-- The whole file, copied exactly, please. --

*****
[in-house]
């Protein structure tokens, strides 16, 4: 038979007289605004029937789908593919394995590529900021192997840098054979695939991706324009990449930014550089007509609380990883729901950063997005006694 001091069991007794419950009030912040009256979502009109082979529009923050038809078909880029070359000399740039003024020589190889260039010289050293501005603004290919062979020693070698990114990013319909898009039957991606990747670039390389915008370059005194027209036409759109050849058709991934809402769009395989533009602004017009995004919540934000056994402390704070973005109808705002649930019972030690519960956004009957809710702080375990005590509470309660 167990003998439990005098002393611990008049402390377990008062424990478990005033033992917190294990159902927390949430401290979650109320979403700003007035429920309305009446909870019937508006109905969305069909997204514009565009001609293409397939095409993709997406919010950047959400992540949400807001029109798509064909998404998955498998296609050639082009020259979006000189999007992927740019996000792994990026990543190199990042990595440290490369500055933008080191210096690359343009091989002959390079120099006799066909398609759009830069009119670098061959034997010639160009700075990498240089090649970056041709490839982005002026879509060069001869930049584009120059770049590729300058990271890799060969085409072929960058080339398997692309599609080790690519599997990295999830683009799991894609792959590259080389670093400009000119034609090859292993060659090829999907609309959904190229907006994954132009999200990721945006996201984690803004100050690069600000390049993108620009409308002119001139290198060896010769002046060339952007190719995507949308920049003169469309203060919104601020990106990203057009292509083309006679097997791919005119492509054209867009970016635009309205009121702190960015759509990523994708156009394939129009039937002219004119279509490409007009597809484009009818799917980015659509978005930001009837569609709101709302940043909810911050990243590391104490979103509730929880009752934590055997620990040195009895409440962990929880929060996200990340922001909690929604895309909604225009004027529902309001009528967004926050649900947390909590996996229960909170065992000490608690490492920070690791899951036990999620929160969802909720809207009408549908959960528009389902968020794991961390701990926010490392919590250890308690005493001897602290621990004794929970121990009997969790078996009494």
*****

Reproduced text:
[in-house]
């Protein structure tokens, strides 16, 4: 038979007289605004029937789908593919394995590529900021192997840098054979695939991706324009990449930014550089007509609380990883729901950063997005006694 001091069991007794419950009030912040009256979502009109082979529009923050038809078909880029070359000399740039003024020589190889260039010289050293501005603004290919062979020693070698990114990013319909898009039957991606990747670039390389915008370059005194027209036409759109050849058709991934809402769009395989533009602004017009995004919540934000056994402390704070973005109808705002649930019972030690519960956004009957809710702080375990005590509470309660 167990003998439990005098002393611990008049402390377990008062424990478990005033033992917190294990159902927390949430401290979650109320979403700003007035429920309305009446909870019937508006109905969305069909997204514009565009001609293409397939095409993709997406919010950047959400992540949400807001029109798509064909998404998955498998296609050639082009020259979006000189999007992927740019996000792994990026990543190199990042990595440290490369500055933008080191210096690359343009091989002959390079120099006799066909398609759009830069009119670098061959034997010639160009700075990498240089090649970056041709490839982005002026879509060069001869930049584009120059770049590729300058990271890799060969085409072929960058080339398997692309599609080790690519599997990295999830683009799991894609792959590259080389670093400009000119034609090859292993060659090829999907609309959904190229907006994954132009999200990721945006996201984690803004100050690069600000390049993108620009409308002119001139290198060896010769002046060339952007190719995507949308920049003169469309203060919104601020990106990203057009292509083309006679097997791919005119492509054209867009970016635009309205009121702190960015759509990523994708156009394939129009039937002219004119279509490409007009597809484009009818799917980015659509978005930001009837569609709101709302940043909810911050990243590391104490979103509730929880009752934590055997620990040195009895409440962990929880929060996200990340922001909690929604895309909604225009004027529902309001009528967004926050649900947390909590996996229960909170065992000490608690490492920070690791899951036990999620929160969802909720809207009408549908959960528009389902968020794991961390701990926010490392919590250890308690005493001897602290621990004794929970121990009997969790078996009494």